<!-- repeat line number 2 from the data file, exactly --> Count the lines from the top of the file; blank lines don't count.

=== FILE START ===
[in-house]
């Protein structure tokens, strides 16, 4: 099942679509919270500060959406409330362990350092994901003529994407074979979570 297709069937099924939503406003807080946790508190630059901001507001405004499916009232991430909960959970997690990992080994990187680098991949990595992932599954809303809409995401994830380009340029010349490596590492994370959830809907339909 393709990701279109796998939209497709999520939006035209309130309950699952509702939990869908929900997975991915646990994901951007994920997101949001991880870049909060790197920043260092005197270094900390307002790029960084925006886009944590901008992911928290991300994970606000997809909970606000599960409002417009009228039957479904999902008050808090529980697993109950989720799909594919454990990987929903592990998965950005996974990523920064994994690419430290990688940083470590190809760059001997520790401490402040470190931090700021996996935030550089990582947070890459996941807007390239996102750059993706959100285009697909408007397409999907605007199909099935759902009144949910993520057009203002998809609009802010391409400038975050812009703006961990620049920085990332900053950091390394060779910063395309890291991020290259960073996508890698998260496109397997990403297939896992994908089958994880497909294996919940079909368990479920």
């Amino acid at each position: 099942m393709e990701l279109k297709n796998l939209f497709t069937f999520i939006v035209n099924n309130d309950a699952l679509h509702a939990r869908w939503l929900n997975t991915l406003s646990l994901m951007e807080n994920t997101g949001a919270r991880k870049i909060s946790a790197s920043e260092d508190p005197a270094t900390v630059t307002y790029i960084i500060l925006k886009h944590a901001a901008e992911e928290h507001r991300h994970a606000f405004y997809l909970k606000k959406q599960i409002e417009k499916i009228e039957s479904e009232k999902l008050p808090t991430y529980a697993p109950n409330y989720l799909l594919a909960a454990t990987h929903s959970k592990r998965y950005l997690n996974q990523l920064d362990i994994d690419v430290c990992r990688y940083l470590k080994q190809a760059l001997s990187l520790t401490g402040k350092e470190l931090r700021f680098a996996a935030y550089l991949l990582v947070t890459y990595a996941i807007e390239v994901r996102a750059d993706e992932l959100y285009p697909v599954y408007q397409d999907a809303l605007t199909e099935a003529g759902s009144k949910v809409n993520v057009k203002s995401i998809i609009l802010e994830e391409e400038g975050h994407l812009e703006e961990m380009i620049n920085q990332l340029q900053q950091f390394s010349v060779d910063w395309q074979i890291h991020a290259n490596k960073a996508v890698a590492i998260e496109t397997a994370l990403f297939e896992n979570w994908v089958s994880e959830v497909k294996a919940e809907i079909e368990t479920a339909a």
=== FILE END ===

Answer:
């Protein structure tokens, strides 16, 4: 099942679509919270500060959406409330362990350092994901003529994407074979979570 297709069937099924939503406003807080946790508190630059901001507001405004499916009232991430909960959970997690990992080994990187680098991949990595992932599954809303809409995401994830380009340029010349490596590492994370959830809907339909 393709990701279109796998939209497709999520939006035209309130309950699952509702939990869908929900997975991915646990994901951007994920997101949001991880870049909060790197920043260092005197270094900390307002790029960084925006886009944590901008992911928290991300994970606000997809909970606000599960409002417009009228039957479904999902008050808090529980697993109950989720799909594919454990990987929903592990998965950005996974990523920064994994690419430290990688940083470590190809760059001997520790401490402040470190931090700021996996935030550089990582947070890459996941807007390239996102750059993706959100285009697909408007397409999907605007199909099935759902009144949910993520057009203002998809609009802010391409400038975050812009703006961990620049920085990332900053950091390394060779910063395309890291991020290259960073996508890698998260496109397997990403297939896992994908089958994880497909294996919940079909368990479920």